By these figures alone, it is obvious that the late 19th-century US economy was sick in both the 1870s and 1890s. Recovery from recession was not rapid or smooth in either decade. Above all, the double dip recession of the early 1890s was quite long in terms of actual real output contraction.
For the 19th century, when we consider the impact of high unemployment following a recession, this makes nonsense of Horwitz’s statement that before “the advent of Keynesianism, most recessions were very short lived as producers were left free to shuffle the jigsaw pieces into better combinations.”
Appendix: Output Volatility pre-1914 and post-1945
What about output volatility before 1914 as compared with the post-1945 period?
I will quote Selgin et al. (2010) on this, since Selgin and his co-authors are libertarians:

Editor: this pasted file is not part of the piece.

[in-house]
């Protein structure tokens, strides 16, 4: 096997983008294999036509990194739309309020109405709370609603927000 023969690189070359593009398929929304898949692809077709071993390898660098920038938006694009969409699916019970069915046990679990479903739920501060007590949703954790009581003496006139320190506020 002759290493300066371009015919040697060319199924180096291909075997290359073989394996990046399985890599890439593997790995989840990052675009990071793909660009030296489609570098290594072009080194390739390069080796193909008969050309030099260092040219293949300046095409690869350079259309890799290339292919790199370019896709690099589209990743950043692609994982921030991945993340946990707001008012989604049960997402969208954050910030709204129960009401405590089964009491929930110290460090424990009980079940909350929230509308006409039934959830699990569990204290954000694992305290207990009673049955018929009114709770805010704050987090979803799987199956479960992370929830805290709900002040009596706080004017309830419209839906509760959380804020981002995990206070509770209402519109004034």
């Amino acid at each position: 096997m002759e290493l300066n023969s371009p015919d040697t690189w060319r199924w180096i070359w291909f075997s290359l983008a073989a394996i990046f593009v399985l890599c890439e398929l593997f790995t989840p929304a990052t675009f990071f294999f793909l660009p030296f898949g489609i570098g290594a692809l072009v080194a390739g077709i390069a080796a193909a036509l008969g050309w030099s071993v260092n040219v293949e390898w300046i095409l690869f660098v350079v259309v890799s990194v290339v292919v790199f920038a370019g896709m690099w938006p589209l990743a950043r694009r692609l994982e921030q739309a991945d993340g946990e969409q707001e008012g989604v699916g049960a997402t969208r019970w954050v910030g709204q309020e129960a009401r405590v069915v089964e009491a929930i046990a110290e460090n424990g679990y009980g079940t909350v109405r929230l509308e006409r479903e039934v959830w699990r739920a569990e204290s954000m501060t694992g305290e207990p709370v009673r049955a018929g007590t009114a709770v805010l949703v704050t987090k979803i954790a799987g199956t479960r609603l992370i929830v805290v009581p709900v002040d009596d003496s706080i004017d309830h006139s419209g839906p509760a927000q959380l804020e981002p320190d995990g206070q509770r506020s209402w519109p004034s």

“According to Romer‘s own pre-1929 GNP series, which relies on statistical estimates of the relationship between total and commodity output movements (instead of Kuznets‘ naïve one-to-one assumption), the cyclical volatility of output prior to the Fed‘s establishment was actually lower than it has been throughout the full (1915-2009) Fed era ... More surprisingly, pre-Fed (1869-1914) volatility (as measured by the standard deviations of output from its H-P trend) was also lower than post-World War II volatility, though the difference is slight.” (Selgin et al. 2010: 10)While Selgin et al. cite other evidence that they believe vindicates Romer (see their paper), my point here is to make clear that Balke and Gordon confirm that modern macroeconomic management of the US economy has improved output volatility.